Why Do We Fall: Ranking the Batman Movies (So Far)

As a lifelong fan of Batman, I can’t tell you how started I was to realize that I hadn’t published my rankings of the films yet. I’ve ranked Spider-Man movies, the entire MCU, and even Joker portrayals, but I haven’t stopped to rank my favorite superhero movies ever. I’m deeply, deeply ashamed.

Here, I rectify that.

Why Do We Fall: Ranking the Batman Movies (So Far)

9. Batman & Robin (1997)

I hate everything about this movie, and I’m a huge fan of both Batman and Arnold Schwarzenegger. From the criminal waste of Bane as a character to Arnie’s puns to those DAMN NIPPLES, I hate this movie.

This movie is so bad that Joel Schumacher has an entire section on his wikipedia page titled “Post-Batman Career,” and the famous director has apologized for making the movie.

Okay Joel, you’re forgiven… but only because I love The Lost Boys so much.

8. Batman vs. Superman (2016)

I’m torn about this movie. Make no mistake, I absolutely hate the DCCU with the exception of Shazam! and Wonder Woman (even though it’s literally just Captain America: The First Avenger, but okay), but I didn’t hate Ben Affleck as Batman. I thought he did a good job as damaged Bruce Wayne, and was a believable enough Batman. I also quite liked Jeremy Irons as Alfred.

But everything else about this movie is dreadful. Jesse Eisenberg would’ve made a great Riddler, but was a poor Lex Luthor. Introducing Wonder Woman, Lex Luthor, Batman, and Doomsday in the same movie was far too much, especially wasting the legendary “Death of Superman” angle in only his second movie.

Such a waste by a bad studio trying too hard to keep up with the Disney machine.

7, Batman Forever (1995)

Here’s a confession, this is my favorite Batman movie. Yup, this dreadful, horrible movie with Val Kilmer, over the top villains, and that Seal song, it’s my favorite.

However… it is objectively bad. Jim Carrey Jim Carrey’s a little too hard, and it seeps over into Tommy Lee Jones’ performance, ruining the Harvey Dent character. And Val Kilmer is just so boring as Batman, it’s hard to care about much of anything.

Dynamite soundtrack though.

6. Batman (1966)

I’ve got a lot of love for Adam West’s Batman. It’s very silly, obviously, but it’s a reflection of the time. Batman’s gritty, dark portrayal was still decades away in 1966, and that shouldn’t be held against it. It doesn’t quite hold up today, but for the time? It’s just wonderful.

Plus, it’s got this scene. And it’s just cinematic perfection.

5. The Dark Knight Rises (2012)

Regrettably, the finale to Christopher Nolan’s Batman trilogy is the worst of the three. Still one of the best Batman movies, but it doesn’t quite reach the same standard as the other two.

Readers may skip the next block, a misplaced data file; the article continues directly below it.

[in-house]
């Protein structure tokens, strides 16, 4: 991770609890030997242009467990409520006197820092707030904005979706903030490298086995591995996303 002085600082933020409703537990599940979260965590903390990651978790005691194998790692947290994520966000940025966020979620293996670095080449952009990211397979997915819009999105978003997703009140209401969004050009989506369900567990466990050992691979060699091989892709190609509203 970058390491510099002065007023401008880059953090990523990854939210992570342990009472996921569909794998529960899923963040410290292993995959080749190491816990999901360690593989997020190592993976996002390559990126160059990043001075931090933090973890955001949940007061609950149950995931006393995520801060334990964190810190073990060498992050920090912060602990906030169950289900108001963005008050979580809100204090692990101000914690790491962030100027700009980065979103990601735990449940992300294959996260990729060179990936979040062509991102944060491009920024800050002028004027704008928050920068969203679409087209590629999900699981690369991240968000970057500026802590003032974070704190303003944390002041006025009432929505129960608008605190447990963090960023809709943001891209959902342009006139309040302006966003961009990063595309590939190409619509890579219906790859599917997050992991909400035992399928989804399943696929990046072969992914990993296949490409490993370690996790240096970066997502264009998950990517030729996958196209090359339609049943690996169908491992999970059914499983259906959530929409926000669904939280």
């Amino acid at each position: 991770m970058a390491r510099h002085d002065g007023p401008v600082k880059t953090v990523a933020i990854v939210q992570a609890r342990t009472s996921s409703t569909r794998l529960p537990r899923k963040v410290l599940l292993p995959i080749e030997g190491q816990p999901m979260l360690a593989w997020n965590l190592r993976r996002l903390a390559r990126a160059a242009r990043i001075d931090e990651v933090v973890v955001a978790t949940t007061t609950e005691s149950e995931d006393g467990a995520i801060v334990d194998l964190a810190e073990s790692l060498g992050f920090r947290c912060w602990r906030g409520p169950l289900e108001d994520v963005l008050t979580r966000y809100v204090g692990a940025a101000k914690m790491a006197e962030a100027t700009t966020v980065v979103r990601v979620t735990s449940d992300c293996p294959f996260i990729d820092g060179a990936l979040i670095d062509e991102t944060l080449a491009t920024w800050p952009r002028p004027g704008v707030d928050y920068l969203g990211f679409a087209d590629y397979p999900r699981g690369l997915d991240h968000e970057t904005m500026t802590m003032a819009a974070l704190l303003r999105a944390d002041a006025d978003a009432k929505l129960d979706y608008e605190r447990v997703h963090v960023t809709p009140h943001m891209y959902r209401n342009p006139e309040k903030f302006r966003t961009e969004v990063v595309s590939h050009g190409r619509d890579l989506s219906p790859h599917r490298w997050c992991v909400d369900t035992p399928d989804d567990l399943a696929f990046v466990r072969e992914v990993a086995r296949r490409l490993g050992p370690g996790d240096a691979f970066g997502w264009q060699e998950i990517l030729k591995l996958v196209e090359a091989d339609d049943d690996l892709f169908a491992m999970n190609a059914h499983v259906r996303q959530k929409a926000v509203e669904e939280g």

That’s not to say it’s a bad film. Tom Hardy’s Bane finally shows the signature intellectualism of the character, Joseph Gordon-Levitt’s portrayal of not-Robin is great, and this film gives us the longest, most honest uninterrupted look at Bruce Wayne, the man under the cowl. Plus, Michael Caine turns in his best Alfred performance in this movie.

But it has some iffy plotholes, feels about 20 minutes too long, and has some really questionable plot twists.

4. Batman (1989)

I’m not a fan of Tim Burton, but I certainly do love this movie. I think Michael Keaton, an unconventional casting choice at the time, absolutely crushes it as Bruce Wayne. He can be a stand-up yuppie in public, but brooding and stoic behind the scenes, and doesn’t feel out of place in the suit (like you did, GEORGE.).

And as far as accurate to comic portrayals go, I think Jack Nicholson’s Joker is Hamilesque in accuracy. Even as he’s teetering towards the edge and certain death, he maintains his ruthless, chipper insanity.

Not to mention, and I don’t think he gets enough credit for this, Michael Gough was a brilliant Alfred in all of the 80’s/90’s Batman movies.

3. Batman Returns (1992)

Credit so much of my love for this movie to Danny Elfman’s music, brilliant casting, and surprisingly impressive film-making from Tim Burton. This film best captures Batman, in my opinion. It’s dark and gritty, but still maintains that campy fun feel. This movie is genuinely disturbing at points, but can still be enjoyed by people of all ages.

Plus, Danny DeVito never misses.

Never.

Hmm… something about Batman sequels exceeding the standards of the original…

2. Batman Begins (2005)

After Joel Schumaker’s disaster killed off the previous Batman saga, DC hired Christopher Nolan to revive the caped crusader. He cast “American Psycho” star, Christian Bale over the likes of Joshua Jackson and Jake Gyllenhaal, and the rest, as they say, is history.

Liam Neeson’s turn as Ras Al Ghul finally gives the iconic villain the mainstream spotlight, Cillian Murphy’s Scarecrow is a scene-stealer, and this film completely reinvented Batman for a new generation of fans.

1. The Dark Knight (2008)

Was there ever really any doubt? The Dark Knight, led by Heath Ledger’s groundbreaking portrayal of the Joker, changed the way we look at comic book movies. Nowhere near as campy or fun as Batflicks past, the Dark Knight might just be the best comic book movie ever made.

What is there to say about this movie that hasn’t already been said 1,000 times? It shows us the twisted brilliance of the Joker, the true love/hate dynamic of his relationship with Batman, and asks many questions about the true nature of humanity.

I really wish Aaron Eckhart’s Two-Face was as good as his Harvey Dent, but I guess you sacrifice some of the comic book elements in order to produce a grittier, more realistic film.

So that’s our list, what did you think? Should some movies have been higher? Lower? What do you think Matt Reeves’ The Batman is going to be like? Let us know in the comments below.

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